It seems like Day 227 of forever of home learning and you and your children are at a loss – of education-related things to do, learning anything new and exciting, and the motivation to look for fresh ideas. Unlike many families you know, you don’t have the means – or desire – to purchase the latest and greatest in gaming consoles (so no one is creating a virtual school in Minecraft). There are game apps you and your children play on their devices, but not too many support learning in your view. So now what? How about adding a twist to games you already play? Or better yet, creating an original game? Before we start sharing a few ideas, let’s review why games are valuable for learning.
In 2011, Steve Jobs described Apple products as the intersection of technology and liberal arts—this is part of why the original Apple line (iPod, iPad, and then iPhone) all fascinated us. These were products that did something different with technology that we had never experienced before. We now listened to music, played games, created music, and even designed and painted in a different and new way. Jobs believed the future of technology would become “post-PC” and we would interact with technology in a whole new way.
The G Suite (or Google Suite) is ever evolving. Just over the past few months, users have noticed changes to the login screen, Google Sheets has had some cool upgrades, and there are a few new ways to share and collaborate on Team Drives. Because of this, the Google Apps can be hard to keep up with—they are numerous and some are easier to use than others.
Google Keep is one of the many apps in the G Suite, but it isn’t one that pops up on the default screen, so it may not be known as well. It may take a little digging in order find all the bells and whistles to it, but I have found that it is a really useful tool.
One of the best parts of the Google platform is that it is constantly improving and changing. I guess that is probably an opinion statement, as sometimes these changes can be frustrating—for example, when buttons move or formatting options come and go. This can be a headache, but overall, I feel the Google Suite options are much more robust than they were when I first started using them six year ago.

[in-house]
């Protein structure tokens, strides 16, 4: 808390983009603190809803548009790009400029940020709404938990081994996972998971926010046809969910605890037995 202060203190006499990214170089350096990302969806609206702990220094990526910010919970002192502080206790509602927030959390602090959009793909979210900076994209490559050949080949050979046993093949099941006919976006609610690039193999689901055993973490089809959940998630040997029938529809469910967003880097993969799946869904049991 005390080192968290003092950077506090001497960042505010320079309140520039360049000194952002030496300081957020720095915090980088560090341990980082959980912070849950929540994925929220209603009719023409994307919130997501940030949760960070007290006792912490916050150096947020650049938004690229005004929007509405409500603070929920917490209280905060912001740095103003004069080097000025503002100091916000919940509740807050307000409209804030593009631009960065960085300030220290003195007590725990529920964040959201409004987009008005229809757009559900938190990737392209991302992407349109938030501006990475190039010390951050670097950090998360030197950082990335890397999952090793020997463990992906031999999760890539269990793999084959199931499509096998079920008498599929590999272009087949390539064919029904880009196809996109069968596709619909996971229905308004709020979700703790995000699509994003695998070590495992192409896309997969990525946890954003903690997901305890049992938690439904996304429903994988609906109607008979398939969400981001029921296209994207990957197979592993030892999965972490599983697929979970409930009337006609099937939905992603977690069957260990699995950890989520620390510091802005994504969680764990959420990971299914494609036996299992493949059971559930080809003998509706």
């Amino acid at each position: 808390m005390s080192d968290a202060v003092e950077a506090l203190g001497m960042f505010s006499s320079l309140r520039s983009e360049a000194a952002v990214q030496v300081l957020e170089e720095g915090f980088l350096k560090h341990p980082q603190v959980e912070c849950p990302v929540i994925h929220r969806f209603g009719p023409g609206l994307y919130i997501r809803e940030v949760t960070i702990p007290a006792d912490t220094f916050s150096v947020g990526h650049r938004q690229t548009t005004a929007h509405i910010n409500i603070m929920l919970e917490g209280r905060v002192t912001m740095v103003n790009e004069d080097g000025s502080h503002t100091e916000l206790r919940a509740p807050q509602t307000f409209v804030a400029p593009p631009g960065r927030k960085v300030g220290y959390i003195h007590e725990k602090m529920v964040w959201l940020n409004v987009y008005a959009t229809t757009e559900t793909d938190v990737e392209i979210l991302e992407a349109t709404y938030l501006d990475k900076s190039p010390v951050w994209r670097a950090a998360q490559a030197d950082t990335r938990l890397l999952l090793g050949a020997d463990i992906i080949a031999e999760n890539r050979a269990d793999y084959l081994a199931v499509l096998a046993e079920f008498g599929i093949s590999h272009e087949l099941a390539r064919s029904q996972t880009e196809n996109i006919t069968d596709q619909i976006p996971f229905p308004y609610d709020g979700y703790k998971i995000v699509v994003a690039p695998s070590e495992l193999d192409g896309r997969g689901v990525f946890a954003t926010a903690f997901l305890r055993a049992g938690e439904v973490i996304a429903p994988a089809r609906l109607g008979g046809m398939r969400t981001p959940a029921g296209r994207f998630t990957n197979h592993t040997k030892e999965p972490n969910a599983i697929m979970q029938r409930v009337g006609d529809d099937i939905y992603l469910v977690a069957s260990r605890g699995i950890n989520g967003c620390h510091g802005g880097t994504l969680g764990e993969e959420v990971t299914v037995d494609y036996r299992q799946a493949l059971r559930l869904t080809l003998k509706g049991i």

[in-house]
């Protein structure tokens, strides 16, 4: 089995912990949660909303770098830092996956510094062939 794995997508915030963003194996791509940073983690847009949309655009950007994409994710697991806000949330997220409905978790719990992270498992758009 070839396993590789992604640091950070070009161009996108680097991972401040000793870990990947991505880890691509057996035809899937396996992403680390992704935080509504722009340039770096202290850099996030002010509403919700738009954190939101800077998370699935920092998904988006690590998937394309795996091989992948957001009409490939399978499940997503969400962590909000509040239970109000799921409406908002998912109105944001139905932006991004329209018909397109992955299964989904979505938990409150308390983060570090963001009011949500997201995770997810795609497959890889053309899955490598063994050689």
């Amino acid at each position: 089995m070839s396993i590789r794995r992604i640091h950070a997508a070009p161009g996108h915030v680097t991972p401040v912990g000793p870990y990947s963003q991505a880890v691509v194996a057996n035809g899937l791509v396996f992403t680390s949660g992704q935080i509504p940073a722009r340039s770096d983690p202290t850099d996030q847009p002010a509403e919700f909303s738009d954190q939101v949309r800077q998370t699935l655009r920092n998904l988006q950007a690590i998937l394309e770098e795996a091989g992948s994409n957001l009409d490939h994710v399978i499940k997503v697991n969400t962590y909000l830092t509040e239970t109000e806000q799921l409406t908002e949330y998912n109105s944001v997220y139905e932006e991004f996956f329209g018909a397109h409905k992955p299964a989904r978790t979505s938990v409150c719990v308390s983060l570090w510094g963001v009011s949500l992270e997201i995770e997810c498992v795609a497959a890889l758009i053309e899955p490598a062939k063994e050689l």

For me, the really amazing part is that Google actually takes feedback, listens to it, and acts on it to improve the product. Not that novel of an idea, I know, but the speed at which they can move in doing so sets them apart from others in the tech world. I’m not a Google salesperson—it does have its limitations and faults—but as a lifelong learner, I love the challenge of always having to keep up to date on the latest format.
From Flash Cards to Book Clubs, Google Apps Are a
Great Asset for Classrooms
There is no doubt that Google Apps is revolutionizing classrooms. This centralized platform of creation and collaboration makes group projects and teacher feedback easier. It also streamlines parent-teacher communication, making it easier to keep busy parents informed of their child's progress. Perhaps you have already integrated Google Docs and need ideas, or maybe it’s time to make use of this extraordinary tool. No matter where you are with the totally integrated paperless classroom, here are 25 hacks to start you off on your Google Apps journey.
If we could offer teachers something that would save them time, save the school money, communicate better with students and parents, help struggling learners, and impact the learning environment for students...would they consider using it? I’m guessing they would.
Our school district recently moved to the Google Apps for Education (GAFE) platform. Because I previously used GAFE, I knew the potential for improvement that this would bring to our school and our students.
GAFE Is Great
If you’ve been been using Google Classroom for the last few years, you’re probably already “sold” on why it’s a good thing to use. But if it’s new to you, you probably want to know the reasons why this change is a good thing for students. Here are some things to consider:
When it comes to working with student data, most tech-savvy educators know how powerful spreadsheets can be. A basic knowledge of formulas and functions makes it possible for a teacher to generate quality information, reports, and charts. But the typical teacher grade book doesn’t allow for much data manipulation. Student scores on particular assignments in a grade book don’t necessarily show teachers whether students have mastered the material.
While grade books are probably here to stay, there is an additional tool that can help teachers gather more information from their students’ grades, including student mastery and testing information. It’s the Conditional Formatting function in Google Sheets.
Tablets and Smartphones and Laptops – Oh, My!
There are so many devices to choose from for your classrooms. Sometimes it is really hard to know what makes one a better choice than others. And by “better,” I mean a better fit for your educators’ and students’ needs, because that’s really what will determine what is the right device for you. Over the next few weeks, we’ll be featuring the top reasons why you might want to choose one type of device over another. In this post we’ll focus on Chromebooks.
These days, everyone in education tech is talking about Chromebooks. If you’re not familiar with them, they’re really just inexpensive laptops running a Chrome OS. These devices are designed to be used primarily when connected to the Internet, though they have some functionality even offline. If you’re wondering whether you should buy them for your school, here’s a breakdown of the top pros and cons so you can better understand what these devices do or don’t offer.